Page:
The Line Between Funny and Asshole

This thing happened to me yesterday.

It’s funny, right? I have had these pants for ten years. I love them. They are soft and light-weight. They’re a girl’s best friend too; they’re baggy enough to make you feel like everything always fits, but they are flattering enough to look cute. The fabric is thin though; so, despite their age, they’ve lasted a surprisingly long time.

I had no idea that there was a giant hole on the left butt-check, not until I was halfway to a doctor’s appointment. I’d already been to the pharmacy twice that day, and to the grocery store. So, that’s nice to discover. Then, I discovered the second hole on my third trip to the pharmacy. (Three trips to the pharmacy – Why? A rational question, of course. Well, because we treat controlled prescriptions like they are instructions for an atom bomb, and anyone carrying them is a terrorist).

I am the first to poke fun at myself. It’s easier to go through life when you have a good sense of humor about yourself; well, it’s easier to go through life with a good sense of humor, in general. At least, I’ve found that to be true. I have no problem showing the universe that I had my butt cheeks, hanging out, for half the day. It’s not because I like me, or attention; it’s because it’s funny. I like the idea that my embarrassment might make someone else chuckle, or feel less embarrassed about something they’ve done.

But, then I got a weird comment that took me aback. It said:

“Granny panties? Really? How do you keep ‘the passion alive’ with that!”

If you’re my FB friend, feel free to take a gander. I want to talk about why something like this is inappropriate and unacceptable. And, how much did he zoom, jeesh? Gross.

Misogyny

We throw this word around a lot lately; but, I don’t think we know what it means. When we make a comment that suggests that it’s, somehow, incumbent upon me to dress in a provocative way, at all times, for my husband, that’s misogyny. When we suggest that women are sexual treats for their partners, and that their dress should reflect it, that’s misogyny. When we suggest that a relationship is not an equal partnership, despite how little we know about its participants, that’s misogyny. Imagine if Bryon had a hole in his pants; would a woman ask him how he keeps the romance alive with plaid boxers? That’s a ridiculous comment, right? So, why doesn’t it sound ridiculous, when it’s the other way around?

In contrast, a different, also male, friend posted a photo of ass-less chaps, and a joke about being cheeky. That’s funny. It doesn’t specifically sexualize me, or my choice of underwear. It doesn’t suggest that I’m an object. And, it’s a pun, which is always fun. It’s a subtle difference in humor, but one we need to start calling attention to, especially for men.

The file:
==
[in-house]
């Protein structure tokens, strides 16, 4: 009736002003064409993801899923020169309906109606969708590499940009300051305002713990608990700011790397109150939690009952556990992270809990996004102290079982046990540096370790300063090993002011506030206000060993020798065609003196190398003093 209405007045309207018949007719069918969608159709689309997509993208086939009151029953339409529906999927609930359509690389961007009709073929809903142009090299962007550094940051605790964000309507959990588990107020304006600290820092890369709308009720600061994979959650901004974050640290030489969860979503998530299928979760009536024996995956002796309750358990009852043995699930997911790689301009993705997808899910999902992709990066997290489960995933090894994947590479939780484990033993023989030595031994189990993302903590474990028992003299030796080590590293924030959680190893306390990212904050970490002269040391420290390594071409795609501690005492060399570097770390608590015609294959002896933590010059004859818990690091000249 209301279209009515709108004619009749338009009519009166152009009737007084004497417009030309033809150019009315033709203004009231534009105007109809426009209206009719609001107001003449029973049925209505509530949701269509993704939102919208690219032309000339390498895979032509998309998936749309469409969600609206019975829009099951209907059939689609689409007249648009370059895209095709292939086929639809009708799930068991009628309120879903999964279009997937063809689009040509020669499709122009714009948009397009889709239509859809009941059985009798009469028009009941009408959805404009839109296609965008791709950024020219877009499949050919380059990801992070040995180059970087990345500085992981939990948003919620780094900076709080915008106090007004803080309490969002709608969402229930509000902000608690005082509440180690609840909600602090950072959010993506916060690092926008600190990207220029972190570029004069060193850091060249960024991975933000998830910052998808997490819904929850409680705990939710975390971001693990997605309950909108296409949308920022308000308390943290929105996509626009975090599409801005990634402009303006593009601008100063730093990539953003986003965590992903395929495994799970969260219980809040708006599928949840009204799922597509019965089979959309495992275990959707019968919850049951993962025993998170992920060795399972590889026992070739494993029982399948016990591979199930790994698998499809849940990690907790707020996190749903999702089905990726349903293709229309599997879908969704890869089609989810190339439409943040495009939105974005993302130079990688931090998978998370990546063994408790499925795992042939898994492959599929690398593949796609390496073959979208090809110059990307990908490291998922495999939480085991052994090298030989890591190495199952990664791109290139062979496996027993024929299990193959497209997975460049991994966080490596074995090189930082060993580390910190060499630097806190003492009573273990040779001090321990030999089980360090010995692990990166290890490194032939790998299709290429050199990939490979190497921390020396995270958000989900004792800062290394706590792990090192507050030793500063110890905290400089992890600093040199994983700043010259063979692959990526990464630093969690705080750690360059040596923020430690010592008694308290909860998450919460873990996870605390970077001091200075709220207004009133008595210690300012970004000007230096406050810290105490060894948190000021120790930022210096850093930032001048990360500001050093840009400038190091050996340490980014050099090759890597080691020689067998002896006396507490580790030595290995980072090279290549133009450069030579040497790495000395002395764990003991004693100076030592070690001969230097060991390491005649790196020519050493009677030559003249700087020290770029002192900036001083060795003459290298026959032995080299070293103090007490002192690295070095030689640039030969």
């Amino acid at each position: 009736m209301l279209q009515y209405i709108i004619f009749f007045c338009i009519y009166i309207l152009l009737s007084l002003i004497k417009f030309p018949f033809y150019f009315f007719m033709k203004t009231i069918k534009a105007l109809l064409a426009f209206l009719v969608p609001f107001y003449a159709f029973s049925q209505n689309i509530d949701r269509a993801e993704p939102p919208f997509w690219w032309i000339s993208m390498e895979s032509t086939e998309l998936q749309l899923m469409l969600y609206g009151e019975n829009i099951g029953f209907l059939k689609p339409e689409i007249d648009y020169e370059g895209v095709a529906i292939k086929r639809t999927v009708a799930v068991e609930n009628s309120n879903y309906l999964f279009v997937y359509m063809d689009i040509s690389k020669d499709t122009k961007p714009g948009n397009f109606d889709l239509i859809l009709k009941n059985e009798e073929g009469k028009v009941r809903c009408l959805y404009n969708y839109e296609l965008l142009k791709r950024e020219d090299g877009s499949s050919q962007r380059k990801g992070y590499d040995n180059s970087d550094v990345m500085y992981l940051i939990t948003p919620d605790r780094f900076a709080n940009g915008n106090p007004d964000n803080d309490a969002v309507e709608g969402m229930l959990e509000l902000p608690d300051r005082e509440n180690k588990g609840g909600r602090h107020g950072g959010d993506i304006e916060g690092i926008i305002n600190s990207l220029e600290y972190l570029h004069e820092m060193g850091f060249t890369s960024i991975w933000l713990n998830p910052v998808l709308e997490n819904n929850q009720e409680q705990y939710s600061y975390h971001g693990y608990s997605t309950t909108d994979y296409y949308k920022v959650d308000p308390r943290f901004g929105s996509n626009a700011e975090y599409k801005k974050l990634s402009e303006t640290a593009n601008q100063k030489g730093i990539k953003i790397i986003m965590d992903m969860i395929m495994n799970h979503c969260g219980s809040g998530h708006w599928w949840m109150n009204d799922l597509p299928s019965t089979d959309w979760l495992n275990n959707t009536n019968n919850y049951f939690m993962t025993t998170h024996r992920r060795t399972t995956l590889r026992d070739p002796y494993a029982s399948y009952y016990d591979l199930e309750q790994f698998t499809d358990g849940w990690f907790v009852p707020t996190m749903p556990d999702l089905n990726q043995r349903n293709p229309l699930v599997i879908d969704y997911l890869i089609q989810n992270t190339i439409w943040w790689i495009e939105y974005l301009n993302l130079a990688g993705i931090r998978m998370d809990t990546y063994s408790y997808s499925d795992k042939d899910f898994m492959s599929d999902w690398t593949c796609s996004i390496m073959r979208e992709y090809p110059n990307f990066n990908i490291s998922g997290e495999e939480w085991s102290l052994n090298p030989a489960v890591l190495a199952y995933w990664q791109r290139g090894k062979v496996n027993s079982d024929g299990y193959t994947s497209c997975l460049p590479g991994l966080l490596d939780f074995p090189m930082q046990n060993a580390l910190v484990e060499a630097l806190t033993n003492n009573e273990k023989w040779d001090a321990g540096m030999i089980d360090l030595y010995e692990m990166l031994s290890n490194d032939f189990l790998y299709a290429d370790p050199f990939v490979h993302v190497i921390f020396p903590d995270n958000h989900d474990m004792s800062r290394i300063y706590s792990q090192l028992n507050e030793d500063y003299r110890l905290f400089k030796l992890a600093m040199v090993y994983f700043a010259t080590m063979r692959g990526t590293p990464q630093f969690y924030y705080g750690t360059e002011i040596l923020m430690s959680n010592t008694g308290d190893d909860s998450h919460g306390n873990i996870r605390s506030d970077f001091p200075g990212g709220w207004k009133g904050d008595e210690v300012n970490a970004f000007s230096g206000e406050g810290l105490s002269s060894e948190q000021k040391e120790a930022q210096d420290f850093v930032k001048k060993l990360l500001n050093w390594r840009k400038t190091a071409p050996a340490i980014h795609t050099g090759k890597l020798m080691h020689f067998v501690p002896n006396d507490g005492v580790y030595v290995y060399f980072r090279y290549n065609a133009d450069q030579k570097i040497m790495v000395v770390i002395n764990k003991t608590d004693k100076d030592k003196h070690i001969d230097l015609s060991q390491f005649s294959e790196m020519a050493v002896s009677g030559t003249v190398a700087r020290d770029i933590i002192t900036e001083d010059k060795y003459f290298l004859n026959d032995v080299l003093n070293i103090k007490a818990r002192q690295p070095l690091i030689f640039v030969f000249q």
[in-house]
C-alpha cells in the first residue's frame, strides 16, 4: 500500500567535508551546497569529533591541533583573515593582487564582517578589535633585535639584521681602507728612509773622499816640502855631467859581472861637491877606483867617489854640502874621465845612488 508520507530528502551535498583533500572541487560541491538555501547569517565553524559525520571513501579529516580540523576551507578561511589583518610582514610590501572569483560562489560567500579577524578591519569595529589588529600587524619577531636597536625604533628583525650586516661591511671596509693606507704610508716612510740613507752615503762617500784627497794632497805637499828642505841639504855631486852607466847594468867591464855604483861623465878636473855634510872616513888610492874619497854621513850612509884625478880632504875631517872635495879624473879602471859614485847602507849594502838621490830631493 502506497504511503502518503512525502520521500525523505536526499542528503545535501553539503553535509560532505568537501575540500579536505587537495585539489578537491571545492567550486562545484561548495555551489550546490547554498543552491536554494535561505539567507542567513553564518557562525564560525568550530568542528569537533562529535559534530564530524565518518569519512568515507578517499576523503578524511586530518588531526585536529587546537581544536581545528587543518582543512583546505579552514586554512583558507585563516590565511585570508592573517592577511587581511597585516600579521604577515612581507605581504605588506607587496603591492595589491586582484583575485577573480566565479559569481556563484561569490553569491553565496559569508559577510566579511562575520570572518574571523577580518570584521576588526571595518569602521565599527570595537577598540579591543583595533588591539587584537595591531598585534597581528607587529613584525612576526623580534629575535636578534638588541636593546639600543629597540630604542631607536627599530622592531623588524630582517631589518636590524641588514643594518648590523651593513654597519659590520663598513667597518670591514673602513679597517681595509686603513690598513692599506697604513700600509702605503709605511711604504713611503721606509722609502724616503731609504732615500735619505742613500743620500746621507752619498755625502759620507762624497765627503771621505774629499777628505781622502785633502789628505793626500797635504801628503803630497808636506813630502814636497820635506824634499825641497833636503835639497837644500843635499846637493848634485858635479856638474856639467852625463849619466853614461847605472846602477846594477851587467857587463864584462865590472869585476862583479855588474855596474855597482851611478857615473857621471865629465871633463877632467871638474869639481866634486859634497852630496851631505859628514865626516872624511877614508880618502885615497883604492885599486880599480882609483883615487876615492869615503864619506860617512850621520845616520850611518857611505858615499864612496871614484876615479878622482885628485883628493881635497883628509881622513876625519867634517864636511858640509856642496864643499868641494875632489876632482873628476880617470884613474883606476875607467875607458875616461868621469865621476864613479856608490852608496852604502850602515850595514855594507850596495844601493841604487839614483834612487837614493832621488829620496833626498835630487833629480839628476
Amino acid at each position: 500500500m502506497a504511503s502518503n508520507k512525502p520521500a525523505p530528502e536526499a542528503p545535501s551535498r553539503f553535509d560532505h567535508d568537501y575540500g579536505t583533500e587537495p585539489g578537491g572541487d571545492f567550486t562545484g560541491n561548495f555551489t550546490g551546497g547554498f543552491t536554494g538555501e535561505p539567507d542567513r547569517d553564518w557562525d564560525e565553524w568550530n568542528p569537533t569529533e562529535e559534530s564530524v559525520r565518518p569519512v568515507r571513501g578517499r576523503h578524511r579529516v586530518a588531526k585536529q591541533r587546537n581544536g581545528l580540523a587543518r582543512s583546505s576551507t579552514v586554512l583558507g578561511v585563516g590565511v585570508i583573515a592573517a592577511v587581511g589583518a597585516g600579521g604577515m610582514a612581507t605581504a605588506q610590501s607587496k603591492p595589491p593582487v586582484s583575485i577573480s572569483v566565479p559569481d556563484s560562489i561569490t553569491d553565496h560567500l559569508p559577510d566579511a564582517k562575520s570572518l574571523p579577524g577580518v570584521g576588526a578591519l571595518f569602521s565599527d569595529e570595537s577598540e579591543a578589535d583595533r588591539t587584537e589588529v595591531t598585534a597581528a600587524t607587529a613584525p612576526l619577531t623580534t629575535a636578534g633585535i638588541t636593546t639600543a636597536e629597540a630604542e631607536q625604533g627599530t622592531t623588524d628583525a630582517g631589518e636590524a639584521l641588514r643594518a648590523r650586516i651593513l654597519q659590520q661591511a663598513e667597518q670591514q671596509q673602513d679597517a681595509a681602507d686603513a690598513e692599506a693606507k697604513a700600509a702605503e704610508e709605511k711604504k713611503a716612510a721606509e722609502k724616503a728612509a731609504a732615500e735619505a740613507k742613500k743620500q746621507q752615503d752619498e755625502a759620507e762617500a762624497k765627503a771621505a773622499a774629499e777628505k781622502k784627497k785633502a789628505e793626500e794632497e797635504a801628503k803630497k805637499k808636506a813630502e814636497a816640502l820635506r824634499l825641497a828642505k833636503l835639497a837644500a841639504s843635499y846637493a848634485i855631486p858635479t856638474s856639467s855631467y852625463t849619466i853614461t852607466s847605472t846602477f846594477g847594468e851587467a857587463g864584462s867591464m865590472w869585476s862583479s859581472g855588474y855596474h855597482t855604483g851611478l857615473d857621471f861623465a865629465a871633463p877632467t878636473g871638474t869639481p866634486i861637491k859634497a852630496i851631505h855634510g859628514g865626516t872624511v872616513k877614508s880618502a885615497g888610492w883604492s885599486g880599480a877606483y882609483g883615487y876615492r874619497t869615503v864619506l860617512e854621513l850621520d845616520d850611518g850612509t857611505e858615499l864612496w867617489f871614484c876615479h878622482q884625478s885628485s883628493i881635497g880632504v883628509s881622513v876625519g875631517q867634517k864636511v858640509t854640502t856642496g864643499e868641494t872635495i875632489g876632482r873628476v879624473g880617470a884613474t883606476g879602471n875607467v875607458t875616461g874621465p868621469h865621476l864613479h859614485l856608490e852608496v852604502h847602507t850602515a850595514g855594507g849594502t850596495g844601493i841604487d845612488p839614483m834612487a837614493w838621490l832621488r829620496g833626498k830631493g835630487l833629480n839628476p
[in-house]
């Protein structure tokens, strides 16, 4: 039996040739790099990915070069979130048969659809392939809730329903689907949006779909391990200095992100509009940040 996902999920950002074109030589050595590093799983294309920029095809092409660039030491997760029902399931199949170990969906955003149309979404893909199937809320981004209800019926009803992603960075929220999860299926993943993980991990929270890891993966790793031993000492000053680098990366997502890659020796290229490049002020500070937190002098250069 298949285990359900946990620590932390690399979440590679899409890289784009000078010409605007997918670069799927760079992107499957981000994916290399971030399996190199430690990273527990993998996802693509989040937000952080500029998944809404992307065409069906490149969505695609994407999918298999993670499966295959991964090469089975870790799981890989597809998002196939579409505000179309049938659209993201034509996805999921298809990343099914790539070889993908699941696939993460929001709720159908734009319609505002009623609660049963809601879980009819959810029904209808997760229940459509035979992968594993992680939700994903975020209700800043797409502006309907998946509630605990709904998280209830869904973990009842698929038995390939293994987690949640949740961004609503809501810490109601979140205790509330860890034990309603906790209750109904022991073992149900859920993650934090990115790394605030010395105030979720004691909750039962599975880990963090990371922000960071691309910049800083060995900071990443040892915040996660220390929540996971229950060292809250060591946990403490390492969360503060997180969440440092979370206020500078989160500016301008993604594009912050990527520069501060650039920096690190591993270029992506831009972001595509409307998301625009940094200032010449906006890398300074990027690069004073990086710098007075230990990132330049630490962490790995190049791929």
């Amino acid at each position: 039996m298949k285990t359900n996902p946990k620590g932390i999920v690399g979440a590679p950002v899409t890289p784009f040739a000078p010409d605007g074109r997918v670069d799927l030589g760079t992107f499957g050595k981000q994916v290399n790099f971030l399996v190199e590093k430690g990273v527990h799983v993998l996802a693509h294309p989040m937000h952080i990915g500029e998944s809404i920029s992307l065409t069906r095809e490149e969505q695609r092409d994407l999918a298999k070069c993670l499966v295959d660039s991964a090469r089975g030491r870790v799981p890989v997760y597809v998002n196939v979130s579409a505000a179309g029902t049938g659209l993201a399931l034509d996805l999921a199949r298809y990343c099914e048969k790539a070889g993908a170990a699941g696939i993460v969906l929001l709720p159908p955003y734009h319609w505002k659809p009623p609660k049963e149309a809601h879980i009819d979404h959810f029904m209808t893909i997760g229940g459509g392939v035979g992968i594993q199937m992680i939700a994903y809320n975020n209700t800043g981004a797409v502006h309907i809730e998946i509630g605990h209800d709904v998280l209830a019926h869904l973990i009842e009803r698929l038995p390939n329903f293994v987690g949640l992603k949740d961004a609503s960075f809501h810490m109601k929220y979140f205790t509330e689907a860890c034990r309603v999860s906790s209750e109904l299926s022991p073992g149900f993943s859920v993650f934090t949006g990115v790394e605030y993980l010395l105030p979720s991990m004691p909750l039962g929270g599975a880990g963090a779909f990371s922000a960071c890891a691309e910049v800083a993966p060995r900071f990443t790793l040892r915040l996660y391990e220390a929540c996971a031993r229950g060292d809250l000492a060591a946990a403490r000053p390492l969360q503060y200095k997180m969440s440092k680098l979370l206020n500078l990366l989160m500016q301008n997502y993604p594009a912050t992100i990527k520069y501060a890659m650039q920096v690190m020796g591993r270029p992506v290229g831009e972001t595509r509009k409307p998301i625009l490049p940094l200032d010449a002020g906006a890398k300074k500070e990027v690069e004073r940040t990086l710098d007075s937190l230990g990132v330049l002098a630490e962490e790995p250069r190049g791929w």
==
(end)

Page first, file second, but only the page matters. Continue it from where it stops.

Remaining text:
*Don’t get me wrong, women can be assholes too, but this is kind of a man thing today!

The “She Asked for It” Mentality

Yep, I put my ass out there for the world to see. That doesn’t mean I asked to be harassed. It doesn’t mean that I should lighten up and learn to take a joke. A woman willing to let the world laugh at her butt can take a joke just fine, thankyouverymuch. The Internet is rife with men harassing women, based on everything from their profile pics to the size of their kneecaps. This girl pointed out that something as simple as a picture of her new headphones could draw unwanted sexual commentary from men. We aren’t “asking for it,” no matter what we say or do. That’s the kind of mentality that leads to a jury asking, “well, was she drunk, too?” as they deliberate whether or not an average, college-aged male was really guilty of ramming his dick into her, until she bled. What? That sounds rough? I bet she didn't like it either, even if she was drunk.

Screen Jockeys

I love Facebook. I love Twitter. I love my blog. I love all of it. The time we live in allows us to stay connected in ways that we never imagined, when we were kids; and, it only gets better and better. But, this connectivity comes with a price. We’re exposing the rotten underbelly of scary personalities that lurk in our friends and neighbors. The woman you stand next to, pushing your kids on the swing, at the park every day, can be the same woman who calls another mom, in a parenting chat-room, a fucking moron for putting rice cereal in her baby’s bottle. These people would never talk to a human person, the way they talk online, despite their boasting to the contrary. Aside from being rude, it’s potentially dangerous. Can you imagine if someone threatened you, called you mentally ill, or told you that they thought you were not fit to be a parent, to your face? These things have all been said to, or about, me, online. If we talked like that, directly to people, I fully believe that we’d be building nothing but prisons to accommodate all the abuse and violence charges that rose from confrontations.

So, should I take a photo, which shows nothing that a bathing suit wouldn’t show, in fact less, down? Should I feel shamed by the fact that I was wearing peach briefs instead of a lacy thong? Should I feel compelled to provide an explanation, or excuse for my underwear choice?  My husband wasn’t even in town, not that it matters. Or, should I say that this kind of comment isn’t funny. And, men who make them should be called to the carpet and told that they are assholes.

I think I’ll go with the last option.

Oh, and a quick delete and unfriend of a jerk.

P.S. Those underwear are THE most comfortable underwear on the planet. Buy some. I swear, you won't regret it.